Van de Velde was the reason I had dismissed this 128th Open Championship as boring. Actually, he was one of two reasons. The first was that Tiger Woods was no factor. The second was that Van de Velde was running away with it, having taken a five-shot lead into the final round. It also didn’t help my interest level that I knew nothing about Van de Velde. I didn’t know Jean Van de Velde from Jean Valjean. The only thing I knew about him was that he was French, and the last great French golfer was … uh, I’ll have to get back to you on that.

    As we got caught up on Van de Velde’s predicament – he had gone to the tee of the par-4 18th hole with a three-shot lead, but through a series of calamities now lay 3 … underwater – now my opinion of the guy did a 180. NOW I wanted him to win. It wasn’t going to be easy, though. Surely he would come to his senses and take a drop (4), then pitch onto the green (5) and hope to get that shot close enough that he could make the putt for 6 and claim the claret jug. A 7 – which would have plunged him into a playoff – was not a farfetched possibility.

    Not farfetched at all; that’s the score he made, only it didn’t unfold quite as simply as I had envisioned. After taking his drop, Van de Velde hit his next shot into a greenside bunker. He then blasted out to 8 feet and, needing to make the putt to get into a playoff with Justin Leonard and Paul Lawrie, he did just that.

    You think Leonard’s 45-footer at Brookline that won the Ryder Cup later that year was clutch? I’ll take Van de Velde’s putt eight days a week.



    But there would be no happy ending for Van de Velde. In the four-hole, aggregate playoff, he opened with a double bogey and watched Lawrie win his only major.

    Van de Velde got roasted in the media for “choking” and “making stupid decisions.” I felt this was unfair. So the next day, in my capacity as a sports columnist for The Palm Beach Post, I wrote this:

    “I have a new hero. Jean Van de Velde, The Man Who Gave Away the British Open.” I wrote that Van de Velde had “remained true to himself” and that had he geared down and played the hole safely and won with a double bogey, he would have been quickly forgotten.

    As it turned out, because of his tragedy (self-inflicted though it was), he gained far more fame for losing than Lawrie did for winning (which is unfair to Lawrie, but that’s a tale for another time). I’ll also wager that Van de Velde gained far more fans for the grace with which he took his defeat than he would have had he won. See Norman, Greg, Augusta, 1996.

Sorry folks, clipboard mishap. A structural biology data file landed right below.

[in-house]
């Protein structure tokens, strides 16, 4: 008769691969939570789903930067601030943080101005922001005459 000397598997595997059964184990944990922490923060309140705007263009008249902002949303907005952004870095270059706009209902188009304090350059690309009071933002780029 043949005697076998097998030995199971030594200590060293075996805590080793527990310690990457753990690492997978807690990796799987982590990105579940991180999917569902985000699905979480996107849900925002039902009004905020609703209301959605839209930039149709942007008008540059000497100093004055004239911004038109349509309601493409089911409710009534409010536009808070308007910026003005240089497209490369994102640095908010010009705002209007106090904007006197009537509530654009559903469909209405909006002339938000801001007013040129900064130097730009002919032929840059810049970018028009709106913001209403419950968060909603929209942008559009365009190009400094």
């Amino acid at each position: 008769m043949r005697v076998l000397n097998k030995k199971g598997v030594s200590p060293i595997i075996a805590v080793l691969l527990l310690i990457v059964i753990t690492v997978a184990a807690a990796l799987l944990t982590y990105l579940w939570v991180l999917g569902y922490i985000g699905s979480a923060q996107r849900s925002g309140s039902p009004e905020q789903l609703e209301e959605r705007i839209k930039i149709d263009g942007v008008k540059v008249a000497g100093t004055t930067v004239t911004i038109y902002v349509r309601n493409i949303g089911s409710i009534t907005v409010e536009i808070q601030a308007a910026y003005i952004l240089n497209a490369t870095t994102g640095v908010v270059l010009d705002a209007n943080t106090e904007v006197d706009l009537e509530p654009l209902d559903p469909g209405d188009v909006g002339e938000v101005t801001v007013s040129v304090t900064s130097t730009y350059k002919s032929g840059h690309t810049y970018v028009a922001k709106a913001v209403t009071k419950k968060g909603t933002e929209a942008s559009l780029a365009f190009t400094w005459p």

Van de Velde may have made some questionable decisions – hitting driver off the tee, bringing water into play on his third shot when he had a horrible lie – but he had reasons for all of them. Nowhere do you see him saying “I am such an idiot” a la Phil Mickelson, or “What a stupid I am” a la Roberto De Vicenzo.

    “Sure, I could have hit four wedges,” he recently told Golf Channel. “Wouldn’t they have said, ‘He won The Open, but, hey, he hit four wedges.’ I mean, who hits four wedges?”

    There’s a great scene in the 1991 movie “The Commitments,” about putting a soul-music band together in the slums of Dublin. Against all odds, the band reaches the brink of success before sinking in a maelstrom of arguments and fistfights after its last gig.

    Manager Jimmy Rabbitte is trudging home through the gloom, when saxophonist Joey “The Lips” Fagan rides up on his ever-present scooter. Joey tries to get Jimmy to see the bright side.

    Look, I know you're hurting now, but in time you'll realize what you've achieved,” Joey says.

    “I've achieved nothing!” Jimmy snaps.

    “You're missing the point,” Joey replies. “The success of the band was irrelevant - you raised their expectations of life, you lifted their horizons. Sure we could have been famous and made albums and stuff, but that would have been predictable. This way it's poetry.’

    That’s what Jean Van de Velde created on that memorable Scottish day in July 1999.

    Poetry.